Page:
“There’s a special circle of PR Hell reserved for clients who tell you the other agency had better ideas then you see the campaign and it’s a survey and a white paper.”
4th Circle of Hell: The ever-lasting fire of expectation – Unrealistic expectations are fuel to the fires of disappointment. Sometimes, prospective clients may have a belief that their product release is “news” which might not be shared by any journalists on the media list. Or anybody else for that matter. Hotwire’s own Eleanor Sampson shared this example from her own experience here:
“News of major player announcing major news gets massive amounts of coverage, and your client who offers something kinda similar says – ‘why aren’t we in this’?”
5th Circle of Hell: Procurement purgatory – Procurement can be a very valuable partner throughout the pitch process. Providing a clear framework for assessing and comparing different agency submissions, being a cool, dispassionate stakeholder in the process, and a key point of contact to negotiate a commercial arrangement that works for all parties. And there are other times that the experience of working with procurement can make an eternity in the underworld feel like a weekend at Butlin’s. An example was shared by Hotwire’s UK MD, and soon to be European Head of B2B Matt Cross here:
“We want fresh ideas, a passionate partner that’s an extension of our team, real expertise… and procurement told us we have to go to market every two years”.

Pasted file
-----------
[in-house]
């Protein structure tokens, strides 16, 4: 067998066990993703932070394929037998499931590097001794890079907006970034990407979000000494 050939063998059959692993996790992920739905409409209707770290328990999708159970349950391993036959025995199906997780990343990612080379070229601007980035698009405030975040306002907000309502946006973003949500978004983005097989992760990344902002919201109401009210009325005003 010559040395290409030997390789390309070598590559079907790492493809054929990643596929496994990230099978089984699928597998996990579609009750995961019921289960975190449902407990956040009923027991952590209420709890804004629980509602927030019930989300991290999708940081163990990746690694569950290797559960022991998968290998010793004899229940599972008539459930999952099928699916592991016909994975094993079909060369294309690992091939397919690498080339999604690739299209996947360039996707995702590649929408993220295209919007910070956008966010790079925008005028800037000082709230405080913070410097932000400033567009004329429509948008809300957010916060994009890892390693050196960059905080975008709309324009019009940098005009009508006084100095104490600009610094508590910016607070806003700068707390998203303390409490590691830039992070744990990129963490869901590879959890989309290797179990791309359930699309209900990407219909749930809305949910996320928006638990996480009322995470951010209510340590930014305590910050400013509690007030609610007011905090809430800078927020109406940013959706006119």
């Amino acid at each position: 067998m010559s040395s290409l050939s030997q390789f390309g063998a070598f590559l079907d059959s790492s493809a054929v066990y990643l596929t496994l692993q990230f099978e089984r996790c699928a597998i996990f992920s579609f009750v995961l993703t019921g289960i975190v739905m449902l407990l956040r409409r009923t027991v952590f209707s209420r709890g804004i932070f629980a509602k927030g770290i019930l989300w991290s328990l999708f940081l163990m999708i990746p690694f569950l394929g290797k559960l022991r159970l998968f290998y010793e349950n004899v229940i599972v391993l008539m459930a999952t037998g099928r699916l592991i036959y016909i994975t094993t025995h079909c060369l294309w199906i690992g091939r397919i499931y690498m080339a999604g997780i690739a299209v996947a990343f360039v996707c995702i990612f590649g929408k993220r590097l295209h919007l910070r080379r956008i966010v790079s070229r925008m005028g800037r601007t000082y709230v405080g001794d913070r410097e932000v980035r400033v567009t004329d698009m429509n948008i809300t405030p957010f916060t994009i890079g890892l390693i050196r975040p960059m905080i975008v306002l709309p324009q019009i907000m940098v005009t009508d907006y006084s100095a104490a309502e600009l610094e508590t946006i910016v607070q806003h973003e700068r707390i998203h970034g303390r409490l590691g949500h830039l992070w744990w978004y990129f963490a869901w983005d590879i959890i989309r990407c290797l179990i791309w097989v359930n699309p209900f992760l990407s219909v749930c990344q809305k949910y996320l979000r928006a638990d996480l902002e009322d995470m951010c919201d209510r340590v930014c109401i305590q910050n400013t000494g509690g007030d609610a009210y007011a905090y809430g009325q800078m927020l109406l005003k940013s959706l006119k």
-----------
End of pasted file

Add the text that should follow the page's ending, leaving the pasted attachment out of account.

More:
6th Circle of Hell: Decision limbo – Decisions, decisions. They can take substantially longer than originally intended and when they are arrived at they may make little rational sense. The seemingly bottomless pit of waiting for a decision was one experienced by a lot of people. Ketchum’s UK CEO Jo-ann Robertson shared her experience, which was not uncommon:
Nightmare! I pitched something May last year and still haven’t heard a word from the client… despite chasing for months… I’m still bitter.
And sometimes when the decision is finally reached, the rationale is punishing in itself. FinTech marketing and communications expert Liz Lumley contributed this example:
“That’s a great proposal. It’s exactly what [large, expensive PR firm] told us as well. Thanks for validating that for us. We’re going to go with them.”
7th Circle of Hell: The “Did Not Appoint” Abyss – A straw poll of business development and marketing professionals I know at PR agencies across the UK uncovered “Did Not Appoint” as the leading reason for failed opportunities in their CRM systems. Adam Clatworthy of SAP, who has previously been at an agency 3 Monkeys Zeno, had this to say:
“After the third round of pitches and radio silence for 4 weeks. “We loved your passion and ideas but unfortunately our PR budgets have been frozen for the foreseeable.”
8th Circle of PR Hell: The process place of torment – And even if you win the business, the implementation itself may be a place of endless torment for everyone involved. This example was shared by Missive’s Andrew Cocks who has been both in-house for O2 as well as agency side: